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Most children start typing on cell phones and computers long before they take keyboarding classes, so many schools, noting this trend, have stopped teaching typing. “The kids already know how to type,” the staff at my son’s school told us at curriculum night, “so we have decided to use computer time on something else.”

But how are kids typing? Most develop idiosyncratic, personalized hunt-and-peck methods. Many do not touch type, or type without looking at the keyboard by placing the fingers on the home keys (asdf jkl;). As one of my undergraduates at Oberlin College put it: “People from my generation grew up with a computer so they knew how to use one before entering junior high school. However, I think most of us never learned how to type. I see many young people typing pretty fast, but some of them only use two fingers and no home keys…if there’s one “right way” to type…I don’t think many of us know it.”

There has been, since the late 19th century, a “right way” to type. In 1889, there was a “duel” between two teachers who claimed to have devised the best methods. The winner, who used something called “home keys,” typed a then-astonishing 126 words per minute. Afterwards, the inventor, Frank McGurrin, toured the country, performing his feat in front of large crowds. Over the next few decades, international typing races—a sort of So You Think You Can Type? trend—were the craze. Touch typing was eventually taught in high school.

Those classes are gone. Ironically, in our era of keyboard ubiquity, typing has fallen out of the curriculum.) Nor has anyone invented a rival to the home keys method (that we still cling to the QWERTY keyboard, despite the advantages of other layouts, is yet another puzzle). Since most students come to school familiar with keyboards, including cell phone keypads, educators are letting the ad hoc habits of six-year old computer gamers stand, although these same teachers spend hours laboriously showing their pupils how to hold a pencil and the correct way to write a cursive capital G—skills that the kids will likely rarely use once they get to high school, when typed assignments are the norm. (Not to mention how little handwriting will figure into their adult lives). As a K-3 technology teacher in a Philadelphia area public school explained to me, “I only see students at most for one 45-minute period per week, and it may be the only time the students have on a computer that week. With various other projects, there is no time for real keyboarding instruction and practice.”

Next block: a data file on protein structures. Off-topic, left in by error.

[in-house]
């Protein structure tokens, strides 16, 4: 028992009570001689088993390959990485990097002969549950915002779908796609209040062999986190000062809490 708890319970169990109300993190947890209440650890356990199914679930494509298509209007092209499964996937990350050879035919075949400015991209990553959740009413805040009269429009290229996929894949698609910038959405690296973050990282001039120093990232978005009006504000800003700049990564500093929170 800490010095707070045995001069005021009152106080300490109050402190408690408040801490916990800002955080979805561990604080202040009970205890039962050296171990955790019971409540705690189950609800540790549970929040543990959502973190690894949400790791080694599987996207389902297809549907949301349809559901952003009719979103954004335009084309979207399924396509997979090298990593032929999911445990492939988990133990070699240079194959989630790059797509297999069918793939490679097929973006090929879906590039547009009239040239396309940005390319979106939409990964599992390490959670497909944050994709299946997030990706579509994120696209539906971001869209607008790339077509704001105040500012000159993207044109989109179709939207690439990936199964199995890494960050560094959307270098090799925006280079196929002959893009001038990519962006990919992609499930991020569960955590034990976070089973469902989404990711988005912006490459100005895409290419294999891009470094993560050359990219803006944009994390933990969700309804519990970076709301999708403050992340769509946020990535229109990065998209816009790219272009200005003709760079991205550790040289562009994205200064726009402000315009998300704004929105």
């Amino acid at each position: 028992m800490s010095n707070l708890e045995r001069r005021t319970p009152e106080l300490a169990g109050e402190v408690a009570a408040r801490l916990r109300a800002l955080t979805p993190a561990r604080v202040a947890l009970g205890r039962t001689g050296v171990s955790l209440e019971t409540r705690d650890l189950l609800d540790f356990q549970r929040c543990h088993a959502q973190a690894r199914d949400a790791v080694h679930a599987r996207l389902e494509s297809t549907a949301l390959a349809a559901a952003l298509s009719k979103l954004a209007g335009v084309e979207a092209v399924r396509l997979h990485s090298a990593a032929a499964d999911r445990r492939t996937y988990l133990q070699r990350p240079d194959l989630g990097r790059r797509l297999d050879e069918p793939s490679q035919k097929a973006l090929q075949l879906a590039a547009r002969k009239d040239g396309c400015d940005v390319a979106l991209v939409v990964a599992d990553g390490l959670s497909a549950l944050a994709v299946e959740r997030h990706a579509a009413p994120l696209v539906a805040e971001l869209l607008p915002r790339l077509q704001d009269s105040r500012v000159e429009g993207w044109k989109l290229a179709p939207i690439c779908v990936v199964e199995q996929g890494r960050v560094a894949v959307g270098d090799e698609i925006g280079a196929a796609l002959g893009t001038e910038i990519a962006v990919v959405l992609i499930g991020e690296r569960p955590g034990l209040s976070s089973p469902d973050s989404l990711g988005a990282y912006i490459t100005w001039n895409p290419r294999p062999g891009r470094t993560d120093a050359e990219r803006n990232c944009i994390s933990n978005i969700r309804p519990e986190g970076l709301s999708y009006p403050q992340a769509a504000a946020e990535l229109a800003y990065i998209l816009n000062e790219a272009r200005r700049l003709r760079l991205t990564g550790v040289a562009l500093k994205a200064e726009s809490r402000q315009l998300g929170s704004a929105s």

Does it matter how we type? Yes. Touch typing allows us to write without thinking about how we are writing, freeing us to focus on what we are writing, on our ideas. Touch typing is an example of cognitive automaticity, the ability to do things without conscious attention or awareness. Automaticity takes a burden off our working memory, allowing us more space for higher-order thinking. (Other forms of cognitive automaticity include driving a car, riding a bike and reading—you’re not sounding out the letters as you scan this post, right?) When we type without looking at the keys, we are multi-tasking, our brains free to focus on ideas without having to waste mental resources trying to find the quotation mark key. We can write at the speed of thought.

Many of us, and particularly digital natives, have practiced elaborate hunt and peck methods enough for them to be automatic and allow us to look at the screen, not our fingers (it requires about 400 hours of practice to achieve the reflexes to become a skilled typist, another 600 to be expert. However, the home keys method is, as far as extant research goes, the fastest technique. And it is not going out on any limb to suggest being able to type fast without looking at the keyboard is a 21st century basic skill.

But the letters keep shifting below our fingers. Keyboards morph, and smart phones and tablet computers render the home keys method almost impossible. Most iPad users hunt and peck: the technologies so many Americans are clamoring to adopt are far less effective for writing than previous devices. Strangely, we are adopting new devices at the cost of cognitive automaticity. On the iPad, tweeting, e-mailing and Facebooking takes more time, requires lots of looking down at the touch keypad. Hopefully someone out there is tinkering with a new typing system for the iPad, as Frank McGurrin did for the typewriter (although then we may have to practice it for 400 hours to master it).

There was a 15-year lag between the development of touch typing and when the neologism “touch typing” entered the English language. Perhaps we need another duel—a reality TV iPad typing show? —to spur new keyboarding innovations. Until then, even the littlest ones should be taught why the “f” and “j” keys have those funny bumps on them.

Anne Trubek, associate professor of rhetoric and composition at Oberlin College, is the author of A Skeptic’s Guide to Writers’ Houses.


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